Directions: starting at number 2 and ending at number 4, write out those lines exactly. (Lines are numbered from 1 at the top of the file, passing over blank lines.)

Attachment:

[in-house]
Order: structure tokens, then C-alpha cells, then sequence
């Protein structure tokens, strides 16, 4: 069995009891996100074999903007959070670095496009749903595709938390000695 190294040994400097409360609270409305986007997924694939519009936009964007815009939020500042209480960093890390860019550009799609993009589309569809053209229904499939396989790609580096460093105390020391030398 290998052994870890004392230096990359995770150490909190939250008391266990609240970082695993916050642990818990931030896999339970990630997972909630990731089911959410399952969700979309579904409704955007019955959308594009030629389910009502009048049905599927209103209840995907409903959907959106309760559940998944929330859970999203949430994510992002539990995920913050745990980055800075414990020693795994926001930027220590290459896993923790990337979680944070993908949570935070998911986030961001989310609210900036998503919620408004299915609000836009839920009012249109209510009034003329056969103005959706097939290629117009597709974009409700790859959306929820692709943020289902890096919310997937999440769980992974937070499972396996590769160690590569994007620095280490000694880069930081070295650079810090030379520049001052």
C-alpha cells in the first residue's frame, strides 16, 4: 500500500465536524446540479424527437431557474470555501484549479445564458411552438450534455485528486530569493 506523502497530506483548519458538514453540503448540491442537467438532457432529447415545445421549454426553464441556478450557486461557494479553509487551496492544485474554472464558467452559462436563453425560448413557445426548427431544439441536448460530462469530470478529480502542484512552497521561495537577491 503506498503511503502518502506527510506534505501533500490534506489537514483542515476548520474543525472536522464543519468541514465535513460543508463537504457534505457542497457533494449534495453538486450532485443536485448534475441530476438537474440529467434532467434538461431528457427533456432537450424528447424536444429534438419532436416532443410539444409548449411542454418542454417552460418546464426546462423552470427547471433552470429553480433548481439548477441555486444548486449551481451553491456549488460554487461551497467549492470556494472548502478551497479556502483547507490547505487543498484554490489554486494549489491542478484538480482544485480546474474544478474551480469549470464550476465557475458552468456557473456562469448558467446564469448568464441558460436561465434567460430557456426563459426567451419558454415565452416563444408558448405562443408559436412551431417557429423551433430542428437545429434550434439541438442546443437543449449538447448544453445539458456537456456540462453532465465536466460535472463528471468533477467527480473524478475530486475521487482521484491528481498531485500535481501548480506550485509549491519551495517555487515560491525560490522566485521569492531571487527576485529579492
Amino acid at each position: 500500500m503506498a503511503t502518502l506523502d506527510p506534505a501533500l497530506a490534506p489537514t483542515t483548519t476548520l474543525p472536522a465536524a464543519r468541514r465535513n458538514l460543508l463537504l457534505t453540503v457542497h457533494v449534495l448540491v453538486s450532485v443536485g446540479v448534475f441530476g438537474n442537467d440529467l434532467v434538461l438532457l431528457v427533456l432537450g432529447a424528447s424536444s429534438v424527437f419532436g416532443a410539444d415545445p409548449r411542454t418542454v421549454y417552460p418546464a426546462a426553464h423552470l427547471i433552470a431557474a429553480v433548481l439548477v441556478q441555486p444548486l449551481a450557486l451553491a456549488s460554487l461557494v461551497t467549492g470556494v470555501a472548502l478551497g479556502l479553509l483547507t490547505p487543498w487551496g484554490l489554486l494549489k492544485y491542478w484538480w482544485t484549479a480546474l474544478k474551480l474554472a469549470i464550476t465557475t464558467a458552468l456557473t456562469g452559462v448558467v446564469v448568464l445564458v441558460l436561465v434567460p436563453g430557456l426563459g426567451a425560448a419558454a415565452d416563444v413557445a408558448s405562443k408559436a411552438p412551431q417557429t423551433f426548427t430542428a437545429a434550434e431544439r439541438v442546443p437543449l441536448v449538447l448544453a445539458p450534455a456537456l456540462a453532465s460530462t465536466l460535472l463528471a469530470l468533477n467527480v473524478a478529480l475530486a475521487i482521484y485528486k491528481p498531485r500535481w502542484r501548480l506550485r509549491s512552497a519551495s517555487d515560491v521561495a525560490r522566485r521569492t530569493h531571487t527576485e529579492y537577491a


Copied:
Order: structure tokens, then C-alpha cells, then sequence
């Protein structure tokens, strides 16, 4: 069995009891996100074999903007959070670095496009749903595709938390000695 190294040994400097409360609270409305986007997924694939519009936009964007815009939020500042209480960093890390860019550009799609993009589309569809053209229904499939396989790609580096460093105390020391030398 290998052994870890004392230096990359995770150490909190939250008391266990609240970082695993916050642990818990931030896999339970990630997972909630990731089911959410399952969700979309579904409704955007019955959308594009030629389910009502009048049905599927209103209840995907409903959907959106309760559940998944929330859970999203949430994510992002539990995920913050745990980055800075414990020693795994926001930027220590290459896993923790990337979680944070993908949570935070998911986030961001989310609210900036998503919620408004299915609000836009839920009012249109209510009034003329056969103005959706097939290629117009597709974009409700790859959306929820692709943020289902890096919310997937999440769980992974937070499972396996590769160690590569994007620095280490000694880069930081070295650079810090030379520049001052």
C-alpha cells in the first residue's frame, strides 16, 4: 500500500465536524446540479424527437431557474470555501484549479445564458411552438450534455485528486530569493 506523502497530506483548519458538514453540503448540491442537467438532457432529447415545445421549454426553464441556478450557486461557494479553509487551496492544485474554472464558467452559462436563453425560448413557445426548427431544439441536448460530462469530470478529480502542484512552497521561495537577491 503506498503511503502518502506527510506534505501533500490534506489537514483542515476548520474543525472536522464543519468541514465535513460543508463537504457534505457542497457533494449534495453538486450532485443536485448534475441530476438537474440529467434532467434538461431528457427533456432537450424528447424536444429534438419532436416532443410539444409548449411542454418542454417552460418546464426546462423552470427547471433552470429553480433548481439548477441555486444548486449551481451553491456549488460554487461551497467549492470556494472548502478551497479556502483547507490547505487543498484554490489554486494549489491542478484538480482544485480546474474544478474551480469549470464550476465557475458552468456557473456562469448558467446564469448568464441558460436561465434567460430557456426563459426567451419558454415565452416563444408558448405562443408559436412551431417557429423551433430542428437545429434550434439541438442546443437543449449538447448544453445539458456537456456540462453532465465536466460535472463528471468533477467527480473524478475530486475521487482521484491528481498531485500535481501548480506550485509549491519551495517555487515560491525560490522566485521569492531571487527576485529579492